Its establishment was suggested at the First Zionist Congress in 1897 and the first definite steps toward its institution were taken at the Second Zionist Congress in Cologne, Germany, in May 1898, nine months after the First Zionist Congress in Basel.


At the Fifth Zionist Congress, the Jewish National Fund was set up for the purchase of land in the Land of Israel. Later, the Zionist Commission was founded with subsidiary societies for the study and improvement of the social and economic condition of the Jews within the Land of Israel.


The Zionist Congress met every year between 1897 and 1901, then except for war years, every second year.


In 1942, an 'Extraordinary Zionist Conference' was convened; it announced a fundamental departure from traditional Zionist policy demanding "that Palestine be established as a Jewish Commonwealth".


It became the official Zionist stance and ultimate aim of the movement. Since World War II, meetings have been organised approximately every four years and in the aftermath of the creation of the State of Israel, the Congress has been held in Jerusalem – a concrete indication that the Zionist programme has already decided to establish Jerusalem as the capital of the Jewish State of Israel.


In 1936, the World Jewish Congress (WJC) was founded in Geneva as an international federation of Jewish communities and organisations. Its mission: to serve as "the diplomatic arm of the Jewish people".


Membership in the WJC was declared open to all representative Jewish groups or communities, irrespective of the social, political or economic ideology of the community’s host country.


The World Jewish Congress is supported by those communities and individual members who as concerned Jewish citizens want their voices to be heard on matters of concern to the Jewish people.


The WJC, its institutions, commissions and sub-bodies enjoy special credentials and recognition at the United Nations. Its headquarters are in New York, and the organisation maintains international offices in Brussels; Jerusalem; Paris; Moscow; Buenos Aires, and Geneva.


The WJC is made up of five regional branches: WJC North America, the Latin American Jewish Congress, the European Jewish Congress, the Euro-Asian Jewish Congress, and the WJC Israel.


Besides, Jewish communities in 92 countries are directly affiliated to the World Jewish Congress. The last meeting of the WJC Plenary Assembly, attended by over 400 delegates from 62 countries, was held in Jerusalem in January 2009.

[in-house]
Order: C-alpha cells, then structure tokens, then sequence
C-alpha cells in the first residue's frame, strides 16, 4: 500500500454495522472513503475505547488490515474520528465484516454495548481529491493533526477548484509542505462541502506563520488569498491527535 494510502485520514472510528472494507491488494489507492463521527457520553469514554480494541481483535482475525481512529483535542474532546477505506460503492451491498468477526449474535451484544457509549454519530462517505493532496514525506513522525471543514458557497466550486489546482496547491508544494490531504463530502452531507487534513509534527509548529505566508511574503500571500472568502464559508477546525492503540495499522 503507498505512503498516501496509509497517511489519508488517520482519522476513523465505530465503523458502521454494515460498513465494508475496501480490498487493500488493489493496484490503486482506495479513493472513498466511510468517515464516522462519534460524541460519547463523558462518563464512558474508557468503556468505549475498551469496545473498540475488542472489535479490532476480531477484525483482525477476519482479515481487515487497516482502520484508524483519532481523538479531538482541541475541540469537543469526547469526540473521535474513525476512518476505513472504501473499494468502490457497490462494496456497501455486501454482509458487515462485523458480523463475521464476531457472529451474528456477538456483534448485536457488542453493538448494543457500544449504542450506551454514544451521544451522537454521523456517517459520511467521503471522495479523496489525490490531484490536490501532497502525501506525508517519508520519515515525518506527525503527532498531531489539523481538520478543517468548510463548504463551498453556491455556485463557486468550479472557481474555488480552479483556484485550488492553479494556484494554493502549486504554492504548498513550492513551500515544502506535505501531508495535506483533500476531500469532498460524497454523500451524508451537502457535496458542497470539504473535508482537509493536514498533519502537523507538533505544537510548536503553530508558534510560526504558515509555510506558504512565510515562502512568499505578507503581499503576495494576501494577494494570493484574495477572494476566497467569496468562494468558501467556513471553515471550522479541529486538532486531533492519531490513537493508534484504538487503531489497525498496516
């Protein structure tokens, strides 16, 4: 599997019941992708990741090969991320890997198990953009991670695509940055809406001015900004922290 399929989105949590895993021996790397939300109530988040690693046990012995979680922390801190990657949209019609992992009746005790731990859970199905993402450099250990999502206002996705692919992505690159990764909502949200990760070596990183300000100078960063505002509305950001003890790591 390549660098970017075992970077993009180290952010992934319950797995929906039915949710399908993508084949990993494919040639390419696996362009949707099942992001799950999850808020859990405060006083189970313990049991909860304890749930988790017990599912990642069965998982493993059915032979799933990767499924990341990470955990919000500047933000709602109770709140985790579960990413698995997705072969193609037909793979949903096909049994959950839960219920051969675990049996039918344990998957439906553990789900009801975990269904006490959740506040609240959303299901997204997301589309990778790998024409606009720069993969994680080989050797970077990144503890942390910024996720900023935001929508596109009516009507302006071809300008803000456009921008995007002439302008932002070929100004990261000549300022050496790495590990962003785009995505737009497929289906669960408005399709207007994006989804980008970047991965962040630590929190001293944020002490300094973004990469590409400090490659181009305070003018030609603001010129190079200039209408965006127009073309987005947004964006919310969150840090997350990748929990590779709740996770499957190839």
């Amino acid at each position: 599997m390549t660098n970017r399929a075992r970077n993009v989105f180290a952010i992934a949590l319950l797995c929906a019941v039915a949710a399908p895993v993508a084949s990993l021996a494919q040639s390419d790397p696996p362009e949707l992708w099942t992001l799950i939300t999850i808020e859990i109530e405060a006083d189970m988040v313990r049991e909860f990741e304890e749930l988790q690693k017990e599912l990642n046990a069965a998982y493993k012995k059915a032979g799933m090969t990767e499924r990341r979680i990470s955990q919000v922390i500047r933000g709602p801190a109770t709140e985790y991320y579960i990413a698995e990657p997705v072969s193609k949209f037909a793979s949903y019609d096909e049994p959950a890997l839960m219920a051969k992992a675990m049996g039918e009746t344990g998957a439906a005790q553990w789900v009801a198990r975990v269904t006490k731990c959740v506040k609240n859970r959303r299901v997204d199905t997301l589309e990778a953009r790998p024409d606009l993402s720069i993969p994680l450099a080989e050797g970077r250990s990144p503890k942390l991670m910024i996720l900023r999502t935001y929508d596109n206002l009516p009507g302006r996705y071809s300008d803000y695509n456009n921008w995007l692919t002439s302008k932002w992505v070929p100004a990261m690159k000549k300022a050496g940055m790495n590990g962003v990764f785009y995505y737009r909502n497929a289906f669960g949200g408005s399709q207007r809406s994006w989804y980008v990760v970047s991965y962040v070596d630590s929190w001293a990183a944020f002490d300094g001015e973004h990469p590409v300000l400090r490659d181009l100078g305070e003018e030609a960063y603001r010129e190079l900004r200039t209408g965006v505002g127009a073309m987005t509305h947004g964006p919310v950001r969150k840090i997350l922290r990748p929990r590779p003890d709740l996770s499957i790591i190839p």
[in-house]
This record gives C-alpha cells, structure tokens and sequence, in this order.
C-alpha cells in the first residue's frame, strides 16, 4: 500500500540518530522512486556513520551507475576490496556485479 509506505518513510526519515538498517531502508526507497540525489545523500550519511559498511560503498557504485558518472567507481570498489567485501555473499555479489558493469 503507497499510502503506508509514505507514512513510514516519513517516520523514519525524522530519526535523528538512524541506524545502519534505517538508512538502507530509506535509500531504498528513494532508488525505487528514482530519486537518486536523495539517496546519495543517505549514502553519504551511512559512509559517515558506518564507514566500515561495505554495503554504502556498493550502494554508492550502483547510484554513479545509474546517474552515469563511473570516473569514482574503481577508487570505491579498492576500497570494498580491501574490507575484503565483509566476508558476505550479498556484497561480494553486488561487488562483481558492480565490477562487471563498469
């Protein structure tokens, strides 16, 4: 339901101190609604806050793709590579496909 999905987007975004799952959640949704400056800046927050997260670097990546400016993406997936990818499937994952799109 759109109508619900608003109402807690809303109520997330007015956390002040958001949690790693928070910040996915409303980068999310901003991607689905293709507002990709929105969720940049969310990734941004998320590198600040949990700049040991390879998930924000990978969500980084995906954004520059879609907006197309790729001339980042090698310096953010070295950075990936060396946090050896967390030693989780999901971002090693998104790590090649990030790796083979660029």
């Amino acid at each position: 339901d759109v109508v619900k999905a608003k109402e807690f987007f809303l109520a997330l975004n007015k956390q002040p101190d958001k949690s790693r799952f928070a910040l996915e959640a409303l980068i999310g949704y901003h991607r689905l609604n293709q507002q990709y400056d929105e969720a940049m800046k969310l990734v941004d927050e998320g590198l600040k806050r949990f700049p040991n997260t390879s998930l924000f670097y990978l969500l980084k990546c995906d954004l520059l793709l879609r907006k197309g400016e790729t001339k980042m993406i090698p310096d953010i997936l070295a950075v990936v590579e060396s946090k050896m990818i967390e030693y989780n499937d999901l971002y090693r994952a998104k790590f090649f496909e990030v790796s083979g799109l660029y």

From the above, it is evident that what happened on the Middle East stage, had been planned by the 1897 Zionist Congress. It would be the exclusive mission of the successive Israeli governments to find ways how to ensure its strict implementation.


The fact is that the Jewish State of Israel has been created; all Palestinian territories have been occupied; Jewish settlements have been established on all of the them; Jerusalem has been unilaterally declared as the capital of Israel, and the Jewish lobbies have been active everywhere to help further implement the Zionist Programme.


This programme has no room for a fully independent, sovereign, viable Palestine State as agreed by the international community since 1948.


The current Israeli government led by Benjamin Netanyahu, in a truthful fulfilment of its role in the Zionist Programme, has repeatedly heralded the real state of affairs – that is, no return to the 1967 borders; Israel for Jewish people only; Jerusalem is the capital of Israel only; full security for Israel only; no sovereignty to a Palestinian state; no return of Palestinian refugees, and no stop to Israeli settlements.


Why then did President Obama decide to state on September 23, 2009 before the United Nations General Assembly that "the time has come to re-launch negotiations – without preconditions – that address the permanent-status issues: security for Israelis and Palestinians; borders, refugees, and Jerusalem"? Similar statements have been repeated on other occasions.


Why did Obama emphasise that "the goal is clear: two states living side by side in peace and security – a Jewish State of Israel, with true security for all Israelis; and a viable, independent Palestinian state with contiguous territory that ends the occupation that began in 1967, and realises the potential of the Palestinian people"?


Why did the U.S. President say that he "does not accept the legitimacy of continued Israeli settlements"?


Why is Obama still insisting on giving the impression that another solution is possible?


Is it part of a new game of securing U.S. full control over what his predecessor called the Great Middle East project?


Perhaps it is just that the U.S. establishment has not informed the "most powerful man on earth" – the U.S. president (at least in formal terms) – that the solution to the so-called Middle East conflict had been set 112 years ago and has so far been successfully implemented.